Saturday April 23, 2011–Larry Doggett, left, and his daughter Joni Bellinger salvage a bible from the debris in the sanctuary of the Ferguson Christian Church after a tornado ripped the roof off the church on Friday night. “We had plans for Easter and God had other plans” said Bellinger. Thirty-one people who were watching Passion of the Christ at the church took shelter in the basement, hiding under tables and in the bathrooms, as the tornado slammed into the church. No one was seriously hurt in the incident.

    A St. Louis Post-Dispatch video interview with Joni Bellinger is posted on YouTube: Joni Bellinger talks about how tornado ripped church apart

    Below are selections from photos I took on Monday, April 25, 2011, after some clean-up had occurred and the roads were clear of gawking motorists.

    Robert with car totaled by tornado in his driveway. Please click to enlarge

    Robert posing in front of his lightly-scathed house. The pieces of red aluminum were blown into his front yard from Little Caeser's destroyed roof. Please click to enlarge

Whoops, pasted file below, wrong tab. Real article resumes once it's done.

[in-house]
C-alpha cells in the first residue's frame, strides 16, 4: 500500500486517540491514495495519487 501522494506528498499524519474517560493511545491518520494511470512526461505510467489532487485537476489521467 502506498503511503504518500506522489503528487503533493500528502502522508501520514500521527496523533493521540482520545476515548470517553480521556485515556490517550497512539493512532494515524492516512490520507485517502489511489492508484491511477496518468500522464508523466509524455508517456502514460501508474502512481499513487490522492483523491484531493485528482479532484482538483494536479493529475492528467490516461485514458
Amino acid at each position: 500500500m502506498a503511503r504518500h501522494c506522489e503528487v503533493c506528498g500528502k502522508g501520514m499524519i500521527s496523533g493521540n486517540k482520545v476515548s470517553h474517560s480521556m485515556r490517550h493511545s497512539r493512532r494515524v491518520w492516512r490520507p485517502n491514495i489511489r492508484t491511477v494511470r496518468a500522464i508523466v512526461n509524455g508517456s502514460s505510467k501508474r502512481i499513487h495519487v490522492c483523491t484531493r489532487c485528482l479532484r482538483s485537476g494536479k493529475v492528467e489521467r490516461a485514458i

My first visit was to Robert living directly in the tornado’s track. Amazingly, despite his car in the driveway being totaled by a neighbor’s tree limb, his house suffered relatively little damage, mainly a small hole in the roof and the loss of part of his gutter on the front.

    Tornado-toppled tree on Nick's wife's car

    That was in contrast to both his immediate neighbors, whose homes suffered so much storm damage that Robert said they had been condemned.



    At 125 Royal Ave., Nick Kasoff and his family suffered a mixed fate.

    Their home was spared when a large tree was blown down in their front yard, although the storm knocked out power for three days.

    Correction from Nick Kasoff: “We were without power for two days, not three. I was very impressed at the speedy response by Ameren to this disaster.”

    However, the tree landed across his wife’s car parked in the driveway, totaling it, and also on his detached garage roof, badly damaging it and coming within inches of Nick’s prized BMW Mini.